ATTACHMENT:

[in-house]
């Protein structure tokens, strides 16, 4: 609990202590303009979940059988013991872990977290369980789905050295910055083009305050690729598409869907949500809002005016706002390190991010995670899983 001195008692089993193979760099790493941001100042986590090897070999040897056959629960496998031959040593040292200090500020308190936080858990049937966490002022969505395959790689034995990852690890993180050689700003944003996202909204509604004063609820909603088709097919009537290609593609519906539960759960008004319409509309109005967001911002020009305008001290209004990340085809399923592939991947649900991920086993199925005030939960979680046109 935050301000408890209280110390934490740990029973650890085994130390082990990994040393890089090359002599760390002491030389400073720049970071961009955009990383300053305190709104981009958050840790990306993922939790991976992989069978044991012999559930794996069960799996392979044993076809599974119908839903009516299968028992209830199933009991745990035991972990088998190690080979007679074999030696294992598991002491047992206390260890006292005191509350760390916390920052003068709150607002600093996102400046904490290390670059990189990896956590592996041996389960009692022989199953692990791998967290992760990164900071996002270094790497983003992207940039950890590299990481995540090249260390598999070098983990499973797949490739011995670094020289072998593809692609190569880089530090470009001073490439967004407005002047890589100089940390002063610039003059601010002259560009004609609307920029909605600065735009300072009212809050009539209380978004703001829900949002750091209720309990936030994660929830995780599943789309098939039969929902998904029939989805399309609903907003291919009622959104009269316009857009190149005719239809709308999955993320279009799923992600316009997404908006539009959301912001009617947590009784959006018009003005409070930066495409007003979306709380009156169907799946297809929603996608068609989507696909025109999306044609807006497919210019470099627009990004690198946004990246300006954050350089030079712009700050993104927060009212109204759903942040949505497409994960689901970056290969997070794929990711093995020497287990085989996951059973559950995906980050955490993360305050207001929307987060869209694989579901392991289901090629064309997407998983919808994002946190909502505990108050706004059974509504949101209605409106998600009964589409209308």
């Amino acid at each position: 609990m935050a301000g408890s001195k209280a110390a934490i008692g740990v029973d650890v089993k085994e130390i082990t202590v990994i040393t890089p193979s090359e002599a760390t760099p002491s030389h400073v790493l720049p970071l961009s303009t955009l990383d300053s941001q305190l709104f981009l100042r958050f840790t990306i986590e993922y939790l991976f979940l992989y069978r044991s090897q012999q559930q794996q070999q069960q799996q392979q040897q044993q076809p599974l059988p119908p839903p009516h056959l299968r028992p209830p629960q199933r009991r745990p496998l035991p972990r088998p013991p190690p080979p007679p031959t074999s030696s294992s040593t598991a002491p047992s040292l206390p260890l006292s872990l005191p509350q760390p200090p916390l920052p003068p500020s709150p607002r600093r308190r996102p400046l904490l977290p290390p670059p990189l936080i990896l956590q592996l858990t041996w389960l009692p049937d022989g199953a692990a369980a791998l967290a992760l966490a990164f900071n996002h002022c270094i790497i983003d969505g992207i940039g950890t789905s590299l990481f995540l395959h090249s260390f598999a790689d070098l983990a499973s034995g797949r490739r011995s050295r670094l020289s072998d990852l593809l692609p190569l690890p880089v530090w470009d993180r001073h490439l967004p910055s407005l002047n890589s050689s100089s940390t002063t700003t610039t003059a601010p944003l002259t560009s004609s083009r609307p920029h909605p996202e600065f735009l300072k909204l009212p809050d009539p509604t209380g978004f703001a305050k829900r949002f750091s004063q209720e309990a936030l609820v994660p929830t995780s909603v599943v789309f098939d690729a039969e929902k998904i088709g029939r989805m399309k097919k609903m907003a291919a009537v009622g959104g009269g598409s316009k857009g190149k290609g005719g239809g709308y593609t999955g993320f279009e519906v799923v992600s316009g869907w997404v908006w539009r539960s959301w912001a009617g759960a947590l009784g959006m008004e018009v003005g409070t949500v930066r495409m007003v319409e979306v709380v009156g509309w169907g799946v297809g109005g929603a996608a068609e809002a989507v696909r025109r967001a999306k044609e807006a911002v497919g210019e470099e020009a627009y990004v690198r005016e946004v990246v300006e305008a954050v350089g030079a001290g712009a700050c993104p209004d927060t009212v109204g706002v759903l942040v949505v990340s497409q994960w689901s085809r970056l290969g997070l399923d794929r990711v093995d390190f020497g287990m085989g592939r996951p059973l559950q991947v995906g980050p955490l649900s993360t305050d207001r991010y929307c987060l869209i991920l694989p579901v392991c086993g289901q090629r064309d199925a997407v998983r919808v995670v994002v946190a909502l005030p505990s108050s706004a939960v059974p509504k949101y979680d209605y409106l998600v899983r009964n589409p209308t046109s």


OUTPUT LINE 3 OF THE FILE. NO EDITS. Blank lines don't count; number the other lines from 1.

């Amino acid at each position: 609990m935050a301000g408890s001195k209280a110390a934490i008692g740990v029973d650890v089993k085994e130390i082990t202590v990994i040393t890089p193979s090359e002599a760390t760099p002491s030389h400073v790493l720049p970071l961009s303009t955009l990383d300053s941001q305190l709104f981009l100042r958050f840790t990306i986590e993922y939790l991976f979940l992989y069978r044991s090897q012999q559930q794996q070999q069960q799996q392979q040897q044993q076809p599974l059988p119908p839903p009516h056959l299968r028992p209830p629960q199933r009991r745990p496998l035991p972990r088998p013991p190690p080979p007679p031959t074999s030696s294992s040593t598991a002491p047992s040292l206390p260890l006292s872990l005191p509350q760390p200090p916390l920052p003068p500020s709150p607002r600093r308190r996102p400046l904490l977290p290390p670059p990189l936080i990896l956590q592996l858990t041996w389960l009692p049937d022989g199953a692990a369980a791998l967290a992760l966490a990164f900071n996002h002022c270094i790497i983003d969505g992207i940039g950890t789905s590299l990481f995540l395959h090249s260390f598999a790689d070098l983990a499973s034995g797949r490739r011995s050295r670094l020289s072998d990852l593809l692609p190569l690890p880089v530090w470009d993180r001073h490439l967004p910055s407005l002047n890589s050689s100089s940390t002063t700003t610039t003059a601010p944003l002259t560009s004609s083009r609307p920029h909605p996202e600065f735009l300072k909204l009212p809050d009539p509604t209380g978004f703001a305050k829900r949002f750091s004063q209720e309990a936030l609820v994660p929830t995780s909603v599943v789309f098939d690729a039969e929902k998904i088709g029939r989805m399309k097919k609903m907003a291919a009537v009622g959104g009269g598409s316009k857009g190149k290609g005719g239809g709308y593609t999955g993320f279009e519906v799923v992600s316009g869907w997404v908006w539009r539960s959301w912001a009617g759960a947590l009784g959006m008004e018009v003005g409070t949500v930066r495409m007003v319409e979306v709380v009156g509309w169907g799946v297809g109005g929603a996608a068609e809002a989507v696909r025109r967001a999306k044609e807006a911002v497919g210019e470099e020009a627009y990004v690198r005016e946004v990246v300006e305008a954050v350089g030079a001290g712009a700050c993104p209004d927060t009212v109204g706002v759903l942040v949505v990340s497409q994960w689901s085809r970056l290969g997070l399923d794929r990711v093995d390190f020497g287990m085989g592939r996951p059973l559950q991947v995906g980050p955490l649900s993360t305050d207001r991010y929307c987060l869209i991920l694989p579901v392991c086993g289901q090629r064309d199925a997407v998983r919808v995670v994002v946190a909502l005030p505990s108050s706004a939960v059974p509504k949101y979680d209605y409106l998600v899983r009964n589409p209308t046109s």